The Daily Options Trading Strategy: How Relevant Factors Play A Role In Picking Trades

by: Kevin M. O'Brien

The goal of the daily options trading strategy I developed is to both get in and out of the trade as quickly as possible. On occasion, certain factors may prevent this. Market conditions, Ben Bernanke (if holding call options), or buying call options on a stock that you probably would not want to hold under any circumstance. For example, Netflix (NFLX) and (CRM) are great examples. While this may be a biased opinion, I am of the feeling that both Netflix and Salesforce are extremely overpriced. Just take a look at the P/E ratio on Salesforce and the concerning market share/finance issues Netflix has.

Before I go any further, I would like to go over in this article what this strategy is all about and how to understand it. This is mostly for those unfamiliar with this strategy, so if you already know about it, you can skip the next section.

I like to start every article with the basics on how to use this strategy with the five technical indicators. Here is a quick summary:

  • Bollinger Bands - I use the 12,2,2 as my parameters, i.e. (12) as the Simple Moving Average (SMA) and Standard Deviation, (2) as the standard deviation of the top band, and (2) as the standard deviation of the bottom band. As a personal preference, I will not begin to even consider making a trade until I see the current price action move below the bottom band (calls) or above the top band (puts), but this is only one of the indicators needed out of five (5) total.
  • Relative Strength Index - I use a length of twelve (12). The RSI is an indicator that shows when a stock is at overbought and oversold levels. It has a range of 0-100. A reading on the RSI of 70 indicates overbought levels, while 30 is considered oversold. Some traders like to go even below the standard 30 level for a buy confirmation, but it is ultimately the trader's choice.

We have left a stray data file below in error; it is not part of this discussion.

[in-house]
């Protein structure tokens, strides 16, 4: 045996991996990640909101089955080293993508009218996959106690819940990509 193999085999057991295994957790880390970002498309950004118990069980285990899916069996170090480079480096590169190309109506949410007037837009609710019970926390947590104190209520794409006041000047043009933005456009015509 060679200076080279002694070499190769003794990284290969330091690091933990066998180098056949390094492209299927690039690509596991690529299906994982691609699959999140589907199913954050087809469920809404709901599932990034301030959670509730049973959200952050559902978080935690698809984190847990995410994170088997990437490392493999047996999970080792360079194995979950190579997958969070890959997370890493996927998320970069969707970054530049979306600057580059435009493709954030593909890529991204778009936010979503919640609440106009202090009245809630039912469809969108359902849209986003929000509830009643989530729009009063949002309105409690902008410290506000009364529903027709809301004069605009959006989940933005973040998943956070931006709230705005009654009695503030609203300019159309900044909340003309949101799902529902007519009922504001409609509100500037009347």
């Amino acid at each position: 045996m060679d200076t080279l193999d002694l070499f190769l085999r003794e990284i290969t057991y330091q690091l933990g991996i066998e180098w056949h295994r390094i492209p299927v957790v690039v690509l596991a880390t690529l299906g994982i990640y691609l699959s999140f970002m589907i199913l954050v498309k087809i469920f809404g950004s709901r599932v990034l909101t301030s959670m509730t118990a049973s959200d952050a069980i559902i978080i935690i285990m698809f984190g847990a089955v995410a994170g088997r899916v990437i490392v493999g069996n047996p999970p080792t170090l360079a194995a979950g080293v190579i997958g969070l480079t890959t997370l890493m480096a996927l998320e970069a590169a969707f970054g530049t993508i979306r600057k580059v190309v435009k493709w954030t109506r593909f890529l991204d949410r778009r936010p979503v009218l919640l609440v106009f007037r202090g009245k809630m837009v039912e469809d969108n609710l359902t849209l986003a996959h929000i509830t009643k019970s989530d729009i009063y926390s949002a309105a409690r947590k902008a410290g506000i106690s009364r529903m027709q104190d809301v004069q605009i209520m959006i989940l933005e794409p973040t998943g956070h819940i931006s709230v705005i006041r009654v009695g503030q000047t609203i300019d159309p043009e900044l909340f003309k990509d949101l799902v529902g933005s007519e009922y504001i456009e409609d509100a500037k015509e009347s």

• Intraday Momentum Index - The IMI is invaluable as far as I'm concerned for an options trader who gets in-and-out of positions quickly. The Intraday Momentum Index is similar to reading the Relative Strength Index, in that both of them have a range of 0-100. Again, 70 indicates overbought, while 30 is considered oversold. I also use the range of twelve (12) to correlate with the RSI. Again, it is the trader's preference as to what length works and what he or she likes to use. The Intraday Momentum Index is a very powerful technical indicator to use for any type of trader.
  • Money Flow Index - The MFI follows the IMI as the next indicator. The MFI is a momentum indicator that is used to determine the conviction in a current trend by analyzing the price and volume of a given security. The MFI is used as a measure of the strength of money going in and out of a security and can be used to predict a trend reversal. The MFI is range-bound between 0 and 100 (like the RSI and IMI) and is interpreted in a similar fashion as the RSI and IMI. The fundamental difference is that the MFI also accounts for volume, whereas the RSI only incorporates price. It is also different in the fact that instead of the number 30 indicating oversold levels, the Money Flow Index uses 20 as oversold and 80 as Overbought.
  • Full Stochastic Oscillator (do not use only the Fast or Slow Stochastic) - Used by many Forex traders, I find the FSO tremendously helpful in my trades as another indicator that confirms what the previous four have already done. Combining all of these indicators together really validates when it is an opportune time to buy. The FSO is a combination of the Slow Stochastic and the Fast Stochastic and is more advanced and more flexible than the Fast and Slow Stochastic and can even be used to generate them. Readings above 80 act as an overbought signal while readings below 20 act an oversold signal. The parameters I prefer to use are (10,6,6) for daily trading.